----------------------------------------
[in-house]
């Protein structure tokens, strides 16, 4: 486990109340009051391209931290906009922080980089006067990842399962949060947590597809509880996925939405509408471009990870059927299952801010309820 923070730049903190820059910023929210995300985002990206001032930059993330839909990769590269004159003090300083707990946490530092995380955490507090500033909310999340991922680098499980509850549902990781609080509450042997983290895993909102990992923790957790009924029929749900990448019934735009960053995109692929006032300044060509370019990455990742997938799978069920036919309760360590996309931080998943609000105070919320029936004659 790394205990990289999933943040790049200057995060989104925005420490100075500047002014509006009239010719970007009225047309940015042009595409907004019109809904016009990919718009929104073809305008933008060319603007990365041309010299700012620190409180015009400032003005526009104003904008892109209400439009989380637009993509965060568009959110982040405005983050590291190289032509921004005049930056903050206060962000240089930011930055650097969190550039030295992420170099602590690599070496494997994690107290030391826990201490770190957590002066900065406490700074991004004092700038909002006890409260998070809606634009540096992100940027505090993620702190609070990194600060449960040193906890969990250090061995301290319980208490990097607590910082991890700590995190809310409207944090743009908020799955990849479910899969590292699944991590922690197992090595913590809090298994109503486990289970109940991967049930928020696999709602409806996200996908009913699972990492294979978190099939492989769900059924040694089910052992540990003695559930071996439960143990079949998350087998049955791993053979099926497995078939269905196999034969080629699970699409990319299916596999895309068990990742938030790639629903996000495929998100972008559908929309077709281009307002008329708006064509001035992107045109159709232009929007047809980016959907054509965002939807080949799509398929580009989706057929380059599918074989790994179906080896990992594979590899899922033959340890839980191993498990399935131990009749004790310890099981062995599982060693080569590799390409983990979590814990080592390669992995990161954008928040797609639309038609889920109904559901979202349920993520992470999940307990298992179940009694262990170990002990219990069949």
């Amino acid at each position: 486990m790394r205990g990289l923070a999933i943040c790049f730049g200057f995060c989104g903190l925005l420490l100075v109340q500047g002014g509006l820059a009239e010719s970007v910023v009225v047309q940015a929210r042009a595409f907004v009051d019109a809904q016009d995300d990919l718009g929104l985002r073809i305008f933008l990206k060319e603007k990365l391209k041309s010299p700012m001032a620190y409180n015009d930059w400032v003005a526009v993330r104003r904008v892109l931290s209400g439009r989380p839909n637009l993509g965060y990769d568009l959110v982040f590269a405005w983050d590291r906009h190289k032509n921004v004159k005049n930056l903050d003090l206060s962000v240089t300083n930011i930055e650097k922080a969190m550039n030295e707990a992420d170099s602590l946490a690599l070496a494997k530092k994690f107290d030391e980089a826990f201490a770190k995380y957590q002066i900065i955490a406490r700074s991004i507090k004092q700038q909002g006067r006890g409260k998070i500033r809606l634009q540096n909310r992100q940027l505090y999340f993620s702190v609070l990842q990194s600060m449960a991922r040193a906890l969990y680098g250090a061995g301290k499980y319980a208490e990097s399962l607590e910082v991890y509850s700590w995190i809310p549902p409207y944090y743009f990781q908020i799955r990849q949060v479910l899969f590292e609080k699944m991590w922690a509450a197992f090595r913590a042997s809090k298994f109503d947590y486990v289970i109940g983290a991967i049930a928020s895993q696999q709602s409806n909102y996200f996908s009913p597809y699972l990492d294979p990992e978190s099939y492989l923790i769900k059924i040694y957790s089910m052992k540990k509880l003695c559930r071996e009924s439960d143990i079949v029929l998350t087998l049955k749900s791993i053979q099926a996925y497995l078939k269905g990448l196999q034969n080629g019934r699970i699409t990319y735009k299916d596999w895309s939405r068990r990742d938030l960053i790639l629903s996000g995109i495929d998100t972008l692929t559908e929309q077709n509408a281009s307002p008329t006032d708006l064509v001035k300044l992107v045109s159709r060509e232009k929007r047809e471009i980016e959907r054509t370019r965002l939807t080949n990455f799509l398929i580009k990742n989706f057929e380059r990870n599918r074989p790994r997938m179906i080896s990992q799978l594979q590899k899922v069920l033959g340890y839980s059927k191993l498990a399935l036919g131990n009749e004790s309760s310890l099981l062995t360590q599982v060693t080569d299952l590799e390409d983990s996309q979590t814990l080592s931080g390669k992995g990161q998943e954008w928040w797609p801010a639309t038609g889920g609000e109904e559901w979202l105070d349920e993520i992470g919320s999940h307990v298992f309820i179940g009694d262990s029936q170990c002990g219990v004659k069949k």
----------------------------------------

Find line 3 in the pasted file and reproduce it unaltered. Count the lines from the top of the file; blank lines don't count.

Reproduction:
């Amino acid at each position: 486990m790394r205990g990289l923070a999933i943040c790049f730049g200057f995060c989104g903190l925005l420490l100075v109340q500047g002014g509006l820059a009239e010719s970007v910023v009225v047309q940015a929210r042009a595409f907004v009051d019109a809904q016009d995300d990919l718009g929104l985002r073809i305008f933008l990206k060319e603007k990365l391209k041309s010299p700012m001032a620190y409180n015009d930059w400032v003005a526009v993330r104003r904008v892109l931290s209400g439009r989380p839909n637009l993509g965060y990769d568009l959110v982040f590269a405005w983050d590291r906009h190289k032509n921004v004159k005049n930056l903050d003090l206060s962000v240089t300083n930011i930055e650097k922080a969190m550039n030295e707990a992420d170099s602590l946490a690599l070496a494997k530092k994690f107290d030391e980089a826990f201490a770190k995380y957590q002066i900065i955490a406490r700074s991004i507090k004092q700038q909002g006067r006890g409260k998070i500033r809606l634009q540096n909310r992100q940027l505090y999340f993620s702190v609070l990842q990194s600060m449960a991922r040193a906890l969990y680098g250090a061995g301290k499980y319980a208490e990097s399962l607590e910082v991890y509850s700590w995190i809310p549902p409207y944090y743009f990781q908020i799955r990849q949060v479910l899969f590292e609080k699944m991590w922690a509450a197992f090595r913590a042997s809090k298994f109503d947590y486990v289970i109940g983290a991967i049930a928020s895993q696999q709602s409806n909102y996200f996908s009913p597809y699972l990492d294979p990992e978190s099939y492989l923790i769900k059924i040694y957790s089910m052992k540990k509880l003695c559930r071996e009924s439960d143990i079949v029929l998350t087998l049955k749900s791993i053979q099926a996925y497995l078939k269905g990448l196999q034969n080629g019934r699970i699409t990319y735009k299916d596999w895309s939405r068990r990742d938030l960053i790639l629903s996000g995109i495929d998100t972008l692929t559908e929309q077709n509408a281009s307002p008329t006032d708006l064509v001035k300044l992107v045109s159709r060509e232009k929007r047809e471009i980016e959907r054509t370019r965002l939807t080949n990455f799509l398929i580009k990742n989706f057929e380059r990870n599918r074989p790994r997938m179906i080896s990992q799978l594979q590899k899922v069920l033959g340890y839980s059927k191993l498990a399935l036919g131990n009749e004790s309760s310890l099981l062995t360590q599982v060693t080569d299952l590799e390409d983990s996309q979590t814990l080592s931080g390669k992995g990161q998943e954008w928040w797609p801010a639309t038609g889920g609000e109904e559901w979202l105070d349920e993520i992470g919320s999940h307990v298992f309820i179940g009694d262990s029936q170990c002990g219990v004659k069949k």